One of the most memorable and useful justifications I learned in Latin class was “It fit the meter.” You see — the Latin language poetry I translated in high school followed a rigorous form of syllabification and rhythm known as meter.
When we were working on lines, our teacher regularly pointed out poetic devices and asked us why we thought Virgil [because we were doing the Aeneid] — used certain words. Without fail, one kid always responded, “It fit the meter!”
This explanation, while technically true, always entertained me. It completely dismissed all sort of sophisticated rhetorical effects and instead focused on wedging language into the appropriate amount of syllables and lines.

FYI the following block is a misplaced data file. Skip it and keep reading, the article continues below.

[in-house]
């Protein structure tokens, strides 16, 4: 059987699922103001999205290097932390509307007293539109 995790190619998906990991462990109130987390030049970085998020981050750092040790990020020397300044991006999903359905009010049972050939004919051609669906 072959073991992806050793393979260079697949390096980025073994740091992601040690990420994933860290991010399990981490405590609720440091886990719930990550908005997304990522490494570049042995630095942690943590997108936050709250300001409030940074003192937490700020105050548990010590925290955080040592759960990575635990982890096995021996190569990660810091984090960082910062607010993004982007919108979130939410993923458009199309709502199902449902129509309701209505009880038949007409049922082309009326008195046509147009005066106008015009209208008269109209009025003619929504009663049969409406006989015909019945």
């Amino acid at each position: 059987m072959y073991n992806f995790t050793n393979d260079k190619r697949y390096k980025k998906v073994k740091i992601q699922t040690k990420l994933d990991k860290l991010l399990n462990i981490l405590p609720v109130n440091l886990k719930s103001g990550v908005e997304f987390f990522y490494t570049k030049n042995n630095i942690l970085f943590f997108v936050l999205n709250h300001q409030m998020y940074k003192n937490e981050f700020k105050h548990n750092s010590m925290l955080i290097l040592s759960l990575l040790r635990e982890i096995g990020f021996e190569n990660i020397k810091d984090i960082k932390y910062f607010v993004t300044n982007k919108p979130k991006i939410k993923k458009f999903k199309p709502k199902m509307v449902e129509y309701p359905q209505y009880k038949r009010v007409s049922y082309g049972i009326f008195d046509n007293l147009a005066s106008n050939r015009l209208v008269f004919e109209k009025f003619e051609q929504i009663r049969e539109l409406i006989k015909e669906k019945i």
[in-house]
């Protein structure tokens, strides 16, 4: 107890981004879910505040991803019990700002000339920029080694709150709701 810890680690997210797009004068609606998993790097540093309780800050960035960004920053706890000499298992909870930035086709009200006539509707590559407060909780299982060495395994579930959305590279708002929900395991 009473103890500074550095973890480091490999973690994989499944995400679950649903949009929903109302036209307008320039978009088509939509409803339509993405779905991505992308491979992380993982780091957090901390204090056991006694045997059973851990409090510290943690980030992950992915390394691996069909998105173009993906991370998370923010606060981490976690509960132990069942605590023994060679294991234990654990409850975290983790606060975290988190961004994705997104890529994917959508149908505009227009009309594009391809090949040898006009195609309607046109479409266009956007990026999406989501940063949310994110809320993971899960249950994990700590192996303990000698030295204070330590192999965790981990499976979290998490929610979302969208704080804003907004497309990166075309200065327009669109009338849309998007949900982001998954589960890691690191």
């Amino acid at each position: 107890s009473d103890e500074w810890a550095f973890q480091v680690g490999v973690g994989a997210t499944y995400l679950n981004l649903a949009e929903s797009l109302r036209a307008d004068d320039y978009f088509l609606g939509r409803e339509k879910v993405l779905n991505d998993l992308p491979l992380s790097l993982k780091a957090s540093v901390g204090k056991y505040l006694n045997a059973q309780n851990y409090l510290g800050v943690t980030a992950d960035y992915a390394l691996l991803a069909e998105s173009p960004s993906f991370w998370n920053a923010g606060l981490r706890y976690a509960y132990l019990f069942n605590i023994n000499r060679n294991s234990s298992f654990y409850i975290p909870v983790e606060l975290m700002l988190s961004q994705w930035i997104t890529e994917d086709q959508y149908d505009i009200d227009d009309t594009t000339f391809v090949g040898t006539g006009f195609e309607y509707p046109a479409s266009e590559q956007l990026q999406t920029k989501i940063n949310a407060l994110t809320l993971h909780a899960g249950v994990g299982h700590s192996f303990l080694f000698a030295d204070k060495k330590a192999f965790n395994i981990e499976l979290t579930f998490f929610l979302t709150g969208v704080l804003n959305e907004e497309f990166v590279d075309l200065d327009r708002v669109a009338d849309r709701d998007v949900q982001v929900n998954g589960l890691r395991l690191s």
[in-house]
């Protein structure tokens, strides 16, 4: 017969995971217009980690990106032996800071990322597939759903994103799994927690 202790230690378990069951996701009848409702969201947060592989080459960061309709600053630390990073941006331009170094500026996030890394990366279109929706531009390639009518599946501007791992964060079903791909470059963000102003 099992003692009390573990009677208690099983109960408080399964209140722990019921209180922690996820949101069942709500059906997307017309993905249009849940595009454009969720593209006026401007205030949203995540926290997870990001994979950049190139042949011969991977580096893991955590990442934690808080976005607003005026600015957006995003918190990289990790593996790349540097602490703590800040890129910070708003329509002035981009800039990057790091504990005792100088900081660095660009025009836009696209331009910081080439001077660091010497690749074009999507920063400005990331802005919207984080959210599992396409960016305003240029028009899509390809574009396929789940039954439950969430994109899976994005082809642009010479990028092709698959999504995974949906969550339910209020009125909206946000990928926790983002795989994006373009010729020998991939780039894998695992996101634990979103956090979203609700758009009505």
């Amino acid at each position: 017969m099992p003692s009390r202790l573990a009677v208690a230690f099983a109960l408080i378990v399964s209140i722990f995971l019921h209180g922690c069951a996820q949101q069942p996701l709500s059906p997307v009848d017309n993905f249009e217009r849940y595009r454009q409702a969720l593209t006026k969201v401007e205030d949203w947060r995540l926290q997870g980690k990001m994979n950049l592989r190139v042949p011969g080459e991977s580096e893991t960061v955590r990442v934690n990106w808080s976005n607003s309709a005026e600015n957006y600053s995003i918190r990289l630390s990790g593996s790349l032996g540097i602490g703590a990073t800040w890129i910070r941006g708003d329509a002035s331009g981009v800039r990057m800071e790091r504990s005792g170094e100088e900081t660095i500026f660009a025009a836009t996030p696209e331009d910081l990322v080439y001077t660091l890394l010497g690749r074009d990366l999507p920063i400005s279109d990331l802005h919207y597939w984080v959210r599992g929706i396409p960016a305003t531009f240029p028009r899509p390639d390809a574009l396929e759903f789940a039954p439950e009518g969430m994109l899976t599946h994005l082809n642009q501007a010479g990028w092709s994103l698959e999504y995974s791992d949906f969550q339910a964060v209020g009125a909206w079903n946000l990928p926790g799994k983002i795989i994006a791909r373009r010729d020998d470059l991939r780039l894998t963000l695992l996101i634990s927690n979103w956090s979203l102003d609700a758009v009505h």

That being said, I find myself seeing all flourishes that “fit the meter” in a variety of media. When someone is repeating “Yeah yeah yeah” or “Oh oh oh” in a song, those words exist to fit the meter. Rococo architecture is full of curlicues and flourishes that fit the meter. When my digital sets look boring and empty, I may add people and decor to fit the meter. In other words, fitting the meter means filling available space in an appropriate way.
Back to the title of this entry… After watching Michael Jackson’s Bad and Smooth Criminal, I think that a certain number of his crotch grabs and hat tilts occur because they fit the meter — i.e., they fill time and look cool.